Wednesday, December 29, 2004

There's always fun at the UN!

Claudia Rosett does the honors again in Blue: The Next Orange? Forget reform. The U.N. needs regime change.
The advance of liberty and its attendant institutions can be a rough business, provoking stiff resistance by those who find their interests most threatened: the dictators, cronies and retinues of careerocrats who have already have made their compromises of conscience. And although specifics vary, there are some broad familiar patterns to the process of genuine reform. Protests break out, criticism once whispered in backrooms is heard on the streets, misrule and corruption are increasingly exposed. The regime tries to smother dissent while announcing reforms: too little, too late. In the best of cases--the Baltics 15 years ago or, one hopes, Ukraine today--the old framework gives way, and the democratic revolution has arrived.

In the worst of cases, however, we could just as well be talking about the ruckus of recent times at the United Nations, where the regime, is now really beginning to fight back, and may yet succeed in smothering progress. Without making a single truly significant reform--or, for that matter, suffering a single indictment--the U.N. this past year has weathered its worst spell since the early 1980s. That was the stretch in which the Soviets shot down a South Korean airliner, the U.S. pulled out of a corrupt Unesco, and with certain U.N. member states resenting all the fuss, U.S. Ambassador Jeane Kirkpatrick's deputy, Chuck Lichenstein, told unhappy member states that if they wished to leave America's shores, "the members of the U.S. mission to the United Nations will be down at the dockside waving you a fond farewell as you sail into the sunset."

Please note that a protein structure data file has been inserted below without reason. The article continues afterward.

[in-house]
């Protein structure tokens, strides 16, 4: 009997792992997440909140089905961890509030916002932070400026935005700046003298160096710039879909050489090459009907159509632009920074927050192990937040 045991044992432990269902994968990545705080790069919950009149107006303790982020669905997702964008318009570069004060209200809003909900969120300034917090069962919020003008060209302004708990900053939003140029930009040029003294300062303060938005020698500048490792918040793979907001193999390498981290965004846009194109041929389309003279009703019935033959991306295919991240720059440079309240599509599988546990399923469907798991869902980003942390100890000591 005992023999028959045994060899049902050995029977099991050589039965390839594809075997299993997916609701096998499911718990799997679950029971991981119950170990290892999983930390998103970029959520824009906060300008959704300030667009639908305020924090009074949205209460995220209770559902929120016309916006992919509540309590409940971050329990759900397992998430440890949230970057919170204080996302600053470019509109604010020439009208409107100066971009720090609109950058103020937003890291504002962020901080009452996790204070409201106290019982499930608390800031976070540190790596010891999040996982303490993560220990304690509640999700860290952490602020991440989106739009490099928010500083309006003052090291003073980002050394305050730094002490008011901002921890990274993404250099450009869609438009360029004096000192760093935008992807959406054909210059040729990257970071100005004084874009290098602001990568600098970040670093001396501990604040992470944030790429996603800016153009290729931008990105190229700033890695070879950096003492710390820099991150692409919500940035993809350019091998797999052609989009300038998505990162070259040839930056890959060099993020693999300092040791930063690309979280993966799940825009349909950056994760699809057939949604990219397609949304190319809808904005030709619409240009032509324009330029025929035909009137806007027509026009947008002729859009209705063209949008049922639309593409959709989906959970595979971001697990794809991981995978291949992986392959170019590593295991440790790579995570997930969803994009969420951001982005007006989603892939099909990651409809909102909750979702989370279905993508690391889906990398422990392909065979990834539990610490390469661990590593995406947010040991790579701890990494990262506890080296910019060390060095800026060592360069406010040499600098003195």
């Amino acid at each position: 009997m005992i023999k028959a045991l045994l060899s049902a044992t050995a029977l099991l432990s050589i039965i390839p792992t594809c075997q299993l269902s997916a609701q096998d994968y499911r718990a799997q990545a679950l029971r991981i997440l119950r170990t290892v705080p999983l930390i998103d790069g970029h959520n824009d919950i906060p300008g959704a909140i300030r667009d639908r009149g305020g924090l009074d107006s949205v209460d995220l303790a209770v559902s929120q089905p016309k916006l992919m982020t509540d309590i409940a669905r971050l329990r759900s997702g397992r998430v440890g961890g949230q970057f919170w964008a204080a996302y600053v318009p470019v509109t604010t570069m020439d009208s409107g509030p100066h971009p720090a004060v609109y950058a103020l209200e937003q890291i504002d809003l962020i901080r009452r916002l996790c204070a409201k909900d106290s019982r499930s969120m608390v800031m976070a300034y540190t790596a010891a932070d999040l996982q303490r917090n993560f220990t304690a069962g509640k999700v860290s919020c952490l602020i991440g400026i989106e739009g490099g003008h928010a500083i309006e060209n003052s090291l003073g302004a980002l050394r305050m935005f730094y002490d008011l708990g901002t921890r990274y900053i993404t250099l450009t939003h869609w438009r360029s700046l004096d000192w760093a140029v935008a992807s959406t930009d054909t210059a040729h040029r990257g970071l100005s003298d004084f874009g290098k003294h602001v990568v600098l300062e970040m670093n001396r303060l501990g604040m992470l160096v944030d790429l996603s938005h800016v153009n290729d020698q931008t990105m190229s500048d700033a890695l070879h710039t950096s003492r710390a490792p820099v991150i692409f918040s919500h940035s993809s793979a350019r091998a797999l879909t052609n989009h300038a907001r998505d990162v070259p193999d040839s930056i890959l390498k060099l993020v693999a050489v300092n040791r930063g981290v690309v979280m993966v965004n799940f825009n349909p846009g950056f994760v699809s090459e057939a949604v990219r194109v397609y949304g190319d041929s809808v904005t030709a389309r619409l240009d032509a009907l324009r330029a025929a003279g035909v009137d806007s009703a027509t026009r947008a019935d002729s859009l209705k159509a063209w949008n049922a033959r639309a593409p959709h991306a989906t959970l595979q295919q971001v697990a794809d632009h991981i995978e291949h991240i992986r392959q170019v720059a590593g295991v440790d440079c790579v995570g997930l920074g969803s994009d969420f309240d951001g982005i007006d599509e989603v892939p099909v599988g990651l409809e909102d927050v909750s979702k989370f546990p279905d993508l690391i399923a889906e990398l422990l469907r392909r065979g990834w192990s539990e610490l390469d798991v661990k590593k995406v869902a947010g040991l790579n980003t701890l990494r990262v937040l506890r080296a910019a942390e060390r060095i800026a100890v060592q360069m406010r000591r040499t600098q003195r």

A lot of the citizens too.
Of course, the U.N. remained comfortably berthed in Turtle Bay, stoked to this day with U.S. taxpayer money, wrapped in diplomatic immunity, and steeped in secrecy more appropriate to the inner workings of the 18th-century French court than a modern world in which free and open political systems offer the best hope of all that peace and prosperity the U.N. is supposed to promote.
Not that the U.N.'s top officials make much secret about their opinions, of, say, their U.S. sugar daddy, the latest example being the rush by Undersecretary-General Jan Egeland this week to condemn as "stingy" U.S. and European offers of relief for the tsunami that has devastated South Asia. Mr. Egeland opined that taxpayers "want to give more," a notion that somehow equates giving more via the U.N. with getting better results. This comes from a U.N. that while evidently failing to set up an international warning system for catastrophic tidal waves did manage last year to turn in a report on snow levels in Alpine ski resorts.
Woohoo! It's just a matter of priorities, Claudia!

If you take a walk in the woods, no opprobrium attaches to finding a wood tick on your body. But what dementia would prompt you to leave it there and watch it gorge itself and grow swollen with your blood?